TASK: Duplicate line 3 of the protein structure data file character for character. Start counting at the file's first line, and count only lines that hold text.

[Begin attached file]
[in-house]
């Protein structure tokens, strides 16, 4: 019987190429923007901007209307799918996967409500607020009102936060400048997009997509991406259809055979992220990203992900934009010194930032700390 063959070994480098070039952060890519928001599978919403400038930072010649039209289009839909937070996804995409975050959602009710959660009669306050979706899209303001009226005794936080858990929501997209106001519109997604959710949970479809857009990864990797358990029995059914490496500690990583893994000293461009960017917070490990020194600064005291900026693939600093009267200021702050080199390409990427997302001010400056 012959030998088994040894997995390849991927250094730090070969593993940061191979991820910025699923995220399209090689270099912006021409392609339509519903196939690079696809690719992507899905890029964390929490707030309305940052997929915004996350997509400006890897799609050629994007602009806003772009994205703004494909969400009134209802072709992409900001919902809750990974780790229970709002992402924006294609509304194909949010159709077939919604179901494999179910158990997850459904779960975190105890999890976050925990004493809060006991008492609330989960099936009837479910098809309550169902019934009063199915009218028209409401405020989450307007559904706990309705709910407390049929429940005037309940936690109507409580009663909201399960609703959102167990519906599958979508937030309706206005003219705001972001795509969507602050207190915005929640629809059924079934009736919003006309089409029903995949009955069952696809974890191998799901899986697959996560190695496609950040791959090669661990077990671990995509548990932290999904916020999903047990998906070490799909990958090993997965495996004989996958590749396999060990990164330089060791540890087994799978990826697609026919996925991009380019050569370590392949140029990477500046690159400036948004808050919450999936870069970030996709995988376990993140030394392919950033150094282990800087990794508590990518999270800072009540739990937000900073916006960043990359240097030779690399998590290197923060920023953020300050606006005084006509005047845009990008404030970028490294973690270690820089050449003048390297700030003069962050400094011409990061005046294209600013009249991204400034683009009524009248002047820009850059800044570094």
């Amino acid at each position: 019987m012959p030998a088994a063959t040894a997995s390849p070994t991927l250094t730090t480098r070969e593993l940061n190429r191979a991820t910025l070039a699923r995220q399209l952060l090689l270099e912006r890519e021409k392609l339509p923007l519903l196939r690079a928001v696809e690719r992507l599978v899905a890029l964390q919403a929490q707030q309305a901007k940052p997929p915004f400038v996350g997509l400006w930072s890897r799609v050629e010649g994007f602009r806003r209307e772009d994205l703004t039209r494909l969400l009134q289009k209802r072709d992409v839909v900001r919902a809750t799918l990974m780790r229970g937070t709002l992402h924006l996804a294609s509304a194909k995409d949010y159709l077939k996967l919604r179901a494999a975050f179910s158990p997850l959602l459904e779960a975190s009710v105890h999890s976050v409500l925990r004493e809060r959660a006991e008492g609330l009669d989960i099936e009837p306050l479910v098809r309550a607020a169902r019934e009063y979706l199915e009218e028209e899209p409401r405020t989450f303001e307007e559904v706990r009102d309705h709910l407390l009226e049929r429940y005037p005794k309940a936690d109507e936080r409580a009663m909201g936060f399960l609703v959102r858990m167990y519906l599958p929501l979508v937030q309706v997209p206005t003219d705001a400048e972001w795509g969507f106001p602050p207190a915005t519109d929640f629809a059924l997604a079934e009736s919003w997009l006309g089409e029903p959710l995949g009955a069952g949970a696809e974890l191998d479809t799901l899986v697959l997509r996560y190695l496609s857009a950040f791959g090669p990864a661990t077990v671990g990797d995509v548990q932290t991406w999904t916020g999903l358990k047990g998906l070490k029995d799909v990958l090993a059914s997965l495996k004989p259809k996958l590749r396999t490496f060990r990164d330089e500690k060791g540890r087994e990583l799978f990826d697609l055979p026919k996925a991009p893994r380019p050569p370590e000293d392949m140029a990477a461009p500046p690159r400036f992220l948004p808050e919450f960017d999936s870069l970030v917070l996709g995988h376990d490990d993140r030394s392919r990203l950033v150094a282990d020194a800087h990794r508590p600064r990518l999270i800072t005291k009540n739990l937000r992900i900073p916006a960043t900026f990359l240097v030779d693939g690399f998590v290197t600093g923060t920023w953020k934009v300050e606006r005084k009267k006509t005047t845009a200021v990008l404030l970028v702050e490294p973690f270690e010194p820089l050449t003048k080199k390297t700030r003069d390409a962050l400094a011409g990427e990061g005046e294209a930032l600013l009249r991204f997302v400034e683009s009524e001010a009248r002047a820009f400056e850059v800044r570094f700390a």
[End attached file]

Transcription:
């Amino acid at each position: 019987m012959p030998a088994a063959t040894a997995s390849p070994t991927l250094t730090t480098r070969e593993l940061n190429r191979a991820t910025l070039a699923r995220q399209l952060l090689l270099e912006r890519e021409k392609l339509p923007l519903l196939r690079a928001v696809e690719r992507l599978v899905a890029l964390q919403a929490q707030q309305a901007k940052p997929p915004f400038v996350g997509l400006w930072s890897r799609v050629e010649g994007f602009r806003r209307e772009d994205l703004t039209r494909l969400l009134q289009k209802r072709d992409v839909v900001r919902a809750t799918l990974m780790r229970g937070t709002l992402h924006l996804a294609s509304a194909k995409d949010y159709l077939k996967l919604r179901a494999a975050f179910s158990p997850l959602l459904e779960a975190s009710v105890h999890s976050v409500l925990r004493e809060r959660a006991e008492g609330l009669d989960i099936e009837p306050l479910v098809r309550a607020a169902r019934e009063y979706l199915e009218e028209e899209p409401r405020t989450f303001e307007e559904v706990r009102d309705h709910l407390l009226e049929r429940y005037p005794k309940a936690d109507e936080r409580a009663m909201g936060f399960l609703v959102r858990m167990y519906l599958p929501l979508v937030q309706v997209p206005t003219d705001a400048e972001w795509g969507f106001p602050p207190a915005t519109d929640f629809a059924l997604a079934e009736s919003w997009l006309g089409e029903p959710l995949g009955a069952g949970a696809e974890l191998d479809t799901l899986v697959l997509r996560y190695l496609s857009a950040f791959g090669p990864a661990t077990v671990g990797d995509v548990q932290t991406w999904t916020g999903l358990k047990g998906l070490k029995d799909v990958l090993a059914s997965l495996k004989p259809k996958l590749r396999t490496f060990r990164d330089e500690k060791g540890r087994e990583l799978f990826d697609l055979p026919k996925a991009p893994r380019p050569p370590e000293d392949m140029a990477a461009p500046p690159r400036f992220l948004p808050e919450f960017d999936s870069l970030v917070l996709g995988h376990d490990d993140r030394s392919r990203l950033v150094a282990d020194a800087h990794r508590p600064r990518l999270i800072t005291k009540n739990l937000r992900i900073p916006a960043t900026f990359l240097v030779d693939g690399f998590v290197t600093g923060t920023w953020k934009v300050e606006r005084k009267k006509t005047t845009a200021v990008l404030l970028v702050e490294p973690f270690e010194p820089l050449t003048k080199k390297t700030r003069d390409a962050l400094a011409g990427e990061g005046e294209a930032l600013l009249r991204f997302v400034e683009s009524e001010a009248r002047a820009f400056e850059v800044r570094f700390a």